Let us see how the poet treats Beowulf's flight from Frisia. This is how he responds to Beowulf's escape by swimming from the battle in which Hygelac is slain:

                        þonan Biowulf com

        sylfes cræfte,    sundnytte dreah;

        hæfde him on earme    (ana)þritig

        hildegeatwa,    þa he to holme (st)ag.

        Nealles Hetware    hremge þorf(t)on

        feðewiges,    þe him foran ongean

        linde bæron;    lyt eft becwom

        fram þam hildfrecan    hames niosan!

        Oferswam ða sioleða bigong    sunu Ecgðeowes,

        earm anhagan    eft to leodum;  (Beo: 2359b-68)

[Thence Beowulf had got away by his own strength, using his power of swimming alone, he had on his arm thirty battle-dresses, when he plunged in the sea. No need had the Hetware to be exultant about their fight on foot, when they carried their linden shields forward against him; very few escaped with their lives from that daring warrior, to seek their own homes. Thus the son of Ecgtheow swam back to his people over the sea's expanse, a wretched solitary wanderer]

    Here, in the first half of this passage, Beowulf is shown to have extraordinary swimming skill, and he is praised for his proficiency in swimming (Klaeber 1950: 211). Also, the poet comments on Beowulf's successful defence against his enemies: Nealles Hetware hremge þorf(t)on feðewiges, þe him  foran ongean linde bæron, 'The Hetware, who, bearing their shields, went forth against him, had no cause to boast about their fight on foot' (Beo: 2363-65a). So far the poet's attention is solely focused on Beowulf's defence against his enemies as he fights his way through them towards the sea. But it should not be forgotten that this scene of defence has nothing to do with the defence of his lord, but is an effort to avoid the loss of his life. However, in the last two lines 2367-68, the poet's response to Beowulf's escape changes drastically as he calls Beowulf, who swam across the sea, earm anhaga, 'a wretched solitary wanderer' (Beo 2368a). Beowulf is here characterized with a formulaic phrase from exile poetry such as in Wanderer 1 and 40 (Bliss 1969: 37-40). His lord is dead, and he is alone on the sea, far from home. However, there is a clear difference in the image of the 'lonely wanderer' between the exile poetry and this scene in Beowulf. Since, in exile poetry, the heroic code of allegiance is not a prime factor in the image of the 'lonely wanderer,' the ethic of revenge does not come to the foreground. Conversely, the image of a 'lonely wanderer' in the scene of Beowulf's escape is evoked immediately after the death of Hygelac, who is associated with Beowulf in terms of allegiance; Beowulf is thus bound to the ethical obligation revenge. In this context the image of a 'lonely wanderer' in this scene from Beowulf should be understood differently. As the metre shows, in earm anhagan eft to leodum (Beo 2368) earm alliterates with eft with an alliterative emphasis that is apparently designed to increase the semantic function. Thus earm, 'wretched,' is more clearly defined as the quality of the 'solitary one.' Anhaga appears nowhere else in Beowulf except for line 2368a. In the poem here an image of loneliness and separation is conceived by the use of an. This intense image of loneliness suddenly produces a sense of negative feelings of dejection, distress, misery and sadness when anhaga is incorporated with earm. In this combination, earm is probably used to define Beowulf's inner state of mind. The state of a lonely swimmer, Beowulf, whose moral principle is firmly rooted in his now failed duty to avenge the death of his lord, is fittingly reflected in earm. As the poet said that Beowulf had already cut through the enemy, earm is used differently to focus on his spiritual state- the shame caused by his failure to share the death of his lord, thus breaking the principle of allegiance. The poet, who is well aware of the poem's pagan background of the ethic of revenge, intends to convey the sense of guilt pressing on Beowulf's mind through the use of earm, 'wretched,' denoting a spiritual crisis resulting from his failure to die with his lord. In this context the sense of earm is regarded as the verbal confirmation of the poet's perception of Beowulf's consciousness.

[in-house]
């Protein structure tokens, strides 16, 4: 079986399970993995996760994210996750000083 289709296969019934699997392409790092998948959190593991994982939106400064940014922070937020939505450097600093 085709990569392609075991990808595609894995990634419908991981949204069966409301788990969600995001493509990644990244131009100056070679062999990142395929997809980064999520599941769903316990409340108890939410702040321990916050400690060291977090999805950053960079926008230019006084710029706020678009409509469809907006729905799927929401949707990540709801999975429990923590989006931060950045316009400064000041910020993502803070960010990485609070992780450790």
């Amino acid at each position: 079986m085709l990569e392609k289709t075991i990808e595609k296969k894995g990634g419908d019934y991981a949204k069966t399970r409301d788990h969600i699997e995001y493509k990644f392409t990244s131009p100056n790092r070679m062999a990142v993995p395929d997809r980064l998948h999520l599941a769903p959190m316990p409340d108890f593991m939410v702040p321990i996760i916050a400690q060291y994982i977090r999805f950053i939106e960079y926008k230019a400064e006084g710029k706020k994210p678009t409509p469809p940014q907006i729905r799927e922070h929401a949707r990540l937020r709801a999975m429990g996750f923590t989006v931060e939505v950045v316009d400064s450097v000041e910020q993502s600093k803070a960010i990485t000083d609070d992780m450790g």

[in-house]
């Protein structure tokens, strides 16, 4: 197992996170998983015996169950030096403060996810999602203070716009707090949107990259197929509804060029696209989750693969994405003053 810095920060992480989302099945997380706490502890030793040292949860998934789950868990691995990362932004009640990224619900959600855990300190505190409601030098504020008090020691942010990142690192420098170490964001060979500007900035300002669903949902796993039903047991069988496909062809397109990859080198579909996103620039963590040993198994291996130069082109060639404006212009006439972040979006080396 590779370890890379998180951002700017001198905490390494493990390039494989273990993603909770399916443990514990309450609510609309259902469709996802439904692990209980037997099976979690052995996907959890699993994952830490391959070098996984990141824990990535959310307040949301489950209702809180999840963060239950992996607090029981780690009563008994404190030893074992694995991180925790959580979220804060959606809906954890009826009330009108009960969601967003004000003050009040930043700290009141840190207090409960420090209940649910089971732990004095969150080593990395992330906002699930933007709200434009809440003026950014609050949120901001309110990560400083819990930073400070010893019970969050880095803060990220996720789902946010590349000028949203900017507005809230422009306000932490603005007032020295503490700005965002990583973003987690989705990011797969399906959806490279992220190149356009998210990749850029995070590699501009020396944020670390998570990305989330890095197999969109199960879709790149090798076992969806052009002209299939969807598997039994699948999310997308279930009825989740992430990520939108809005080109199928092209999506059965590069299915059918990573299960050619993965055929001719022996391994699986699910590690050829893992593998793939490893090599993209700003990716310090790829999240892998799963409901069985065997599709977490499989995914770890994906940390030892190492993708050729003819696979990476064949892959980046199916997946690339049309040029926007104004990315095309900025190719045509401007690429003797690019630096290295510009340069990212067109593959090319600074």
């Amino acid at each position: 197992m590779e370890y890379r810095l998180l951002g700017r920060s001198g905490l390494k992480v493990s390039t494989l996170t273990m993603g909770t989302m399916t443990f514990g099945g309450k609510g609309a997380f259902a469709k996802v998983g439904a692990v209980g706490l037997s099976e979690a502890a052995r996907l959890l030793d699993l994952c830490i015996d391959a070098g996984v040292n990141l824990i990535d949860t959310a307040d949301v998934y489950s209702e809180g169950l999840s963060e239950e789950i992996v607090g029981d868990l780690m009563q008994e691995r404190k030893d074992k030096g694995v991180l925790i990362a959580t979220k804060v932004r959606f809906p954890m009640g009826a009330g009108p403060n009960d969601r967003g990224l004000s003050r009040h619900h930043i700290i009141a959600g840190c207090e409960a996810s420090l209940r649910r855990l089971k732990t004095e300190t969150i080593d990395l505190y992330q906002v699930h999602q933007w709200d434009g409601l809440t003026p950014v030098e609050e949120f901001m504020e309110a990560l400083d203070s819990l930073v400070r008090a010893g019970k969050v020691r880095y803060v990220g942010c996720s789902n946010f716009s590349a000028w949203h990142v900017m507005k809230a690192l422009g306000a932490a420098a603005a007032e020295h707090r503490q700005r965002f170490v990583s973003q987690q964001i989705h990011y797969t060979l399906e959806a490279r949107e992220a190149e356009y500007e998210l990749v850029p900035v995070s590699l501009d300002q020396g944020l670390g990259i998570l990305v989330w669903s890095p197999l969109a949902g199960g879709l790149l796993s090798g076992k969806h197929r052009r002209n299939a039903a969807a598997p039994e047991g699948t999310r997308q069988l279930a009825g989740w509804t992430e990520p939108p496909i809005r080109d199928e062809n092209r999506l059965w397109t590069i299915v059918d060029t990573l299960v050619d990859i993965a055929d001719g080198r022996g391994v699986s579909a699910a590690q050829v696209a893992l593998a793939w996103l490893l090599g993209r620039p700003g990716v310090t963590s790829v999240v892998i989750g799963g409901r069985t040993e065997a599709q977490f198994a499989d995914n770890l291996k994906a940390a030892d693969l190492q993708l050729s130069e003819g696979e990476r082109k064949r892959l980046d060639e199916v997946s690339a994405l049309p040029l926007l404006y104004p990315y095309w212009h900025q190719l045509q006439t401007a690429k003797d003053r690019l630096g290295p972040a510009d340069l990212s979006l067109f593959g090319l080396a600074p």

With the same context the phrase ofer ealde riht, 'against the ancient law' (Beo 2330a), may be regarded as the poet's verbal confirmation of Beowulf's spiritual conflict, which is possibly motivated by breaking a code inherited within heroic society (ealde riht).

4. Beowulf's Spiritual Awakening:

Reflection of Hrothgar's Precepts

    To return to the scene to which I allude at the beginning of this paper, upon receiving the Dragon's savage attack Beowulf sinks into unwonted dejection:

                        breost innan weoll

        þeostrum geþoncum,    swa him geþywe ne wæs.

                                        (Beo 2331b-2332)

[within him his breast was troubled with gloomy thoughts, which was not customary for him]

Here the words swa him geþywe ne wæs prove that this kind of gloomy mood in Beowulf is exceptional, especially at the time of a possible subsequent battle against his enemy. It is probable that nowhere else in the poem are we closer to understanding Beowulf's character or inner state of mind. This scene provides an insight into a completely different aspect of Beowulf's character. Also, this gloomy mood is characteristically described with expressions with the sense of 'heart surged, welled,' often used to imply intense fluctuation of emotion in the poem. Besides, Beowulf's emotion here is further characterized by 'gloomy (dark) thoughts.' This expression of mood, with reference to the color black, occurs previously in 'Hrothgar's sermon,' in which man's prosperity is described with litotes, the emphatic use of the negative particle ne:

                                 ne him inwitsorh

        on sefa(n) swerceð,    ne gesacu ohwær

        ecghete eoweð,    ac him eal worold

        wendeð on willan;    (Beo 1736-39a)

[no grievous malice darkens his spirit, no enmity anywhere reveals its murderous hate, for the whole world goes according to his will]